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By Heba Ijaz

Since Nigeria was declared endemic-free last year, Pakistan has become one of two remaining countries where polio is still an endemic viral infection.

Poliomyelitis is a highly infectious disease caused by the poliovirus that primarily affects children. The virus spreads mainly through the fecal-oral route, although transmission through oral and nasal secretions can also occur. It resides mainly in the throat and intestines, and in certain cases, can enter the bloodstream to invade the brain and spinal cord, leading to paralysis. Contaminated water and food sources along with poor personal hygiene are significant contributors to polio transmission. Two types of vaccines are available today: Oral Polio Vaccine (OPV) is a live attenuated version and Intravenous Polio Vaccine (IPV) is an inactivated version. (more…)

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-By Selin Thomas

For more than two years, the Syrian conflict has been intensely growing in historic scale and scope, with the United Nations estimating more than 100,000 dead and millions displaced. In the last two weeks, the U.N. Security Council has been urged to act on humanitarian aid to Syria because the only achievement to come out of peace talks has been a cease fire in Homs, leaving many aid workers still risking their lives daily. Today, more than two million have fled the country, an estimated 4.25 million have been displaced within the country. (more…)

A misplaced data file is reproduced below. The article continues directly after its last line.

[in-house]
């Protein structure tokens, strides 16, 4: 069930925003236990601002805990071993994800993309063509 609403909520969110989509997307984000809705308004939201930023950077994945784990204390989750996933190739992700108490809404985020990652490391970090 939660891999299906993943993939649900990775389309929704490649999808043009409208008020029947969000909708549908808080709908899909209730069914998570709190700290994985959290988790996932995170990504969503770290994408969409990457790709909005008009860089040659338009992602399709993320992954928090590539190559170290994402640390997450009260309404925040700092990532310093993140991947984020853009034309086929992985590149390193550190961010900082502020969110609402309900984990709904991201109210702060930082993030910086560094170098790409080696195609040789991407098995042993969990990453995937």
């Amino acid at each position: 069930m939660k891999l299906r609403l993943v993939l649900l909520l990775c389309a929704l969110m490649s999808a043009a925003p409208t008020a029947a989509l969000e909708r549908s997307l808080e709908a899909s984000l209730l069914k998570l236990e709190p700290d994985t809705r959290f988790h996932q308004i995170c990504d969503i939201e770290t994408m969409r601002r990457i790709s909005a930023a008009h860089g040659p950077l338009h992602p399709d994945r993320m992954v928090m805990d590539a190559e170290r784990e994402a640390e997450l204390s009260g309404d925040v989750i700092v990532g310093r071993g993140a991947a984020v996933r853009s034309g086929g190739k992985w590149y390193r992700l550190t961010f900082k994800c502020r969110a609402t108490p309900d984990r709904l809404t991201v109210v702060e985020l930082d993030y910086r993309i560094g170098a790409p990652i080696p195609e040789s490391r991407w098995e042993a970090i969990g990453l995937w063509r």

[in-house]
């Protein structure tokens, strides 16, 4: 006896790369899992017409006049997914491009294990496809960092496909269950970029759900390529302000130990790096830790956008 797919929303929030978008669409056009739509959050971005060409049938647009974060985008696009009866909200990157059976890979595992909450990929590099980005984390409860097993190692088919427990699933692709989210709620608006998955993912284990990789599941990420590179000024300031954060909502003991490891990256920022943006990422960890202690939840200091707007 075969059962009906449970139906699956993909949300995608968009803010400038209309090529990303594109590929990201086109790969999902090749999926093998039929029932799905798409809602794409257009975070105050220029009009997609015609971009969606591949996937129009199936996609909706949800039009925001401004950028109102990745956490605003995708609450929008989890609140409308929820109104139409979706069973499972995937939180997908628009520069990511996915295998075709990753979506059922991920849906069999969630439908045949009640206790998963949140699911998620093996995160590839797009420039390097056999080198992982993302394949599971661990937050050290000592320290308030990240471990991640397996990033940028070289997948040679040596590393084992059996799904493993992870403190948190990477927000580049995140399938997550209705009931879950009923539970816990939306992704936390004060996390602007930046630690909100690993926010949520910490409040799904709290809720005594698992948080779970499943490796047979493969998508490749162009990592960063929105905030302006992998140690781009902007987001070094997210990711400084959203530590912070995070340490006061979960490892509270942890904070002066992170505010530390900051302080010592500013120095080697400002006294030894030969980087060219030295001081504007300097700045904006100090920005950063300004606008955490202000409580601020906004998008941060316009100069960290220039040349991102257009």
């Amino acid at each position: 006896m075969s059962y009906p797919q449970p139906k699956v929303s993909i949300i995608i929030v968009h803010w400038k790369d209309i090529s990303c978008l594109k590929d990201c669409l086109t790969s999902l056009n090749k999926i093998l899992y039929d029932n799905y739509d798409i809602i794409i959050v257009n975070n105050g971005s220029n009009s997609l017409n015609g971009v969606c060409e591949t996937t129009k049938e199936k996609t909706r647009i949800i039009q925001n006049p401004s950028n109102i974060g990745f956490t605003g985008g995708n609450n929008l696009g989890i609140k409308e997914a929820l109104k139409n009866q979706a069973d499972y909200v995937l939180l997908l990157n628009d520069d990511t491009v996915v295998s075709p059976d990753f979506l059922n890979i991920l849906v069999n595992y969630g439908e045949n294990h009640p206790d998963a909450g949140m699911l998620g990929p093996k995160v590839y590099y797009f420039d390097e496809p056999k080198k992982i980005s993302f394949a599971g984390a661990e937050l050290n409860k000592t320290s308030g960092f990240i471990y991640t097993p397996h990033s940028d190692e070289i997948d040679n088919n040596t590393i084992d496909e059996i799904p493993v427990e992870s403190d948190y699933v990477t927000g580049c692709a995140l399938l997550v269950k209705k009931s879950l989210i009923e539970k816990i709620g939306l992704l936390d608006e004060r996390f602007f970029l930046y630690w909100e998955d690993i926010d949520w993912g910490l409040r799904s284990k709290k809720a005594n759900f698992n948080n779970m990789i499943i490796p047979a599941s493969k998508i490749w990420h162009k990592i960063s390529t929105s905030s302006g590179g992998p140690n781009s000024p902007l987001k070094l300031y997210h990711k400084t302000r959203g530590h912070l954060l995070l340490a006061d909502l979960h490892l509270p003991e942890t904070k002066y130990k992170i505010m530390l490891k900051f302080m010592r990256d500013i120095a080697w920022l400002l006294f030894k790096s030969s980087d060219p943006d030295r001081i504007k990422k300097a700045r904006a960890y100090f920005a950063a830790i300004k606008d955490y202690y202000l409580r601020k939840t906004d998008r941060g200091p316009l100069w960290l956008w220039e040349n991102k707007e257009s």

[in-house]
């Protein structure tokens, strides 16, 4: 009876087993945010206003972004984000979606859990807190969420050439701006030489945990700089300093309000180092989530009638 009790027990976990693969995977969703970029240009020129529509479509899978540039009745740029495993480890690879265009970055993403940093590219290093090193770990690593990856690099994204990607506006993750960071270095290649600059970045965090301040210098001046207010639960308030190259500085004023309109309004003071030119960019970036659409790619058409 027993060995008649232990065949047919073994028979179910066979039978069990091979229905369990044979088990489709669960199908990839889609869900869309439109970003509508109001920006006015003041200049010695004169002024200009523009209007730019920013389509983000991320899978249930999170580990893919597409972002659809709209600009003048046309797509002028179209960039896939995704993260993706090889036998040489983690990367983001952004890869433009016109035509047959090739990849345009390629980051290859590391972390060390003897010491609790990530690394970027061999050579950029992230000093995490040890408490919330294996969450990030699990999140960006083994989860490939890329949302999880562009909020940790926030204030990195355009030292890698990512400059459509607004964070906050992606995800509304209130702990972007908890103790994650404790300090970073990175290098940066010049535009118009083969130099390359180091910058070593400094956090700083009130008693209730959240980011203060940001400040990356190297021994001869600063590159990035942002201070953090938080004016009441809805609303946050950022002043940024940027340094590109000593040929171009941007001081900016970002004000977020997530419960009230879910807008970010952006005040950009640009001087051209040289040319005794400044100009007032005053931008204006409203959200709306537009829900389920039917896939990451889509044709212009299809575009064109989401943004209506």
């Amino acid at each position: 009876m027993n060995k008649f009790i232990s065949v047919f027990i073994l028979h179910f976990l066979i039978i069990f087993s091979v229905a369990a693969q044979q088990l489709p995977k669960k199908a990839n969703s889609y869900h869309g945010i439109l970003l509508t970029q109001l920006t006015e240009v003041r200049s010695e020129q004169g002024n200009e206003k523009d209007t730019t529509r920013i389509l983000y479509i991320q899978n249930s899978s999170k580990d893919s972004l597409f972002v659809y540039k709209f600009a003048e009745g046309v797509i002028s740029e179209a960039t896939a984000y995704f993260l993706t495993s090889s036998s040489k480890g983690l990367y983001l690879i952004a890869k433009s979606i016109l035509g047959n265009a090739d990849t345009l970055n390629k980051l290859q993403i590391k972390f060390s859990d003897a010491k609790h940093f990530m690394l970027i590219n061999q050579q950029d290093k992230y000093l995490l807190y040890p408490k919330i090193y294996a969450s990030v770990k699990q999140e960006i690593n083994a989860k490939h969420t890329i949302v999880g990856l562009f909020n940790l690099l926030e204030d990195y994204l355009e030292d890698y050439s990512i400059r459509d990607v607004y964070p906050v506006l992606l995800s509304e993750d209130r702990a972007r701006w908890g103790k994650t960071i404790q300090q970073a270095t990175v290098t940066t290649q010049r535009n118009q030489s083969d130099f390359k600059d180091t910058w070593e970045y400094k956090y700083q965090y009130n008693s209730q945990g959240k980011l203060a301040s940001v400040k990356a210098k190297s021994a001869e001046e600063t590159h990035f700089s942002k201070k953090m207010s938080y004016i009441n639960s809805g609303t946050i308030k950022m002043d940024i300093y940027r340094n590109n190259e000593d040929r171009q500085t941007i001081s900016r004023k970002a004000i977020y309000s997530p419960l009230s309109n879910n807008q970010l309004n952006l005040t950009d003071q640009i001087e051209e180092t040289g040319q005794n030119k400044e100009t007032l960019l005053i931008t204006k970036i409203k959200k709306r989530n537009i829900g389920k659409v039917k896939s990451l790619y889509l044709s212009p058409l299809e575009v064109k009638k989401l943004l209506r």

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-By Nina Misra

In mid-December 2013, violence erupted in South Sudan, the world’s youngest country. The president, Salva Kiir, accused his former vice-president Riek Machar of planning to upstage the presidency. Kiir had eleven people associated with this planned coup arrested. Fighting first started in the capital, Juba, amongst Presidential guards. This conflict between Kiir and Machar turned into a war between ethnic groups. Kiir is somewhat followed by the Dinka people, while Machar is fully supported by the Nuer.  Machar says that “the conflict is not yet over”, and refuses to stop fighting until the eleven politicians are released from detention.  Machar says, “these are events of war”- events that include “extrajudicial killings, sexual violence, and massacres committed by both sides”. The death toll is unknown, and the violence unspeakable. The effects of the fighting are felt by all the citizens of South Sudan, even those who are not directly in the line of fire.  (more…)

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An earlier posting had an incorrect link to the video:  here is the correct link. Sorry!

http://www.nytimes.com/video/2013/01/22/opinion/100000002020130/gospel-of-intolerance.html

From the NY Times: “The filmmaker Roger Ross Williams reveals how money donated by American evangelicals helps to finance a violent antigay movement in Uganda.”

This video by the NY Times follows the work of Rev. Kapya Kaoma, who studied theology at BU, in tracking the impact of US religious conservatives instigating the anti-gay legislation and movement against the LGBT population of Uganda. It’s a very well produced video which raises a lot of troubling questions. Rev. Kaoma does an excellent job of examining the motives behind these groups. They seem unaware – or perhaps aware but untroubled – about the terrible impact their activities are having on a persecuted minority group in Uganda. This video deserves a wider audience, so I post the link to it here. What do you think? comments welcome (but they will be moderated).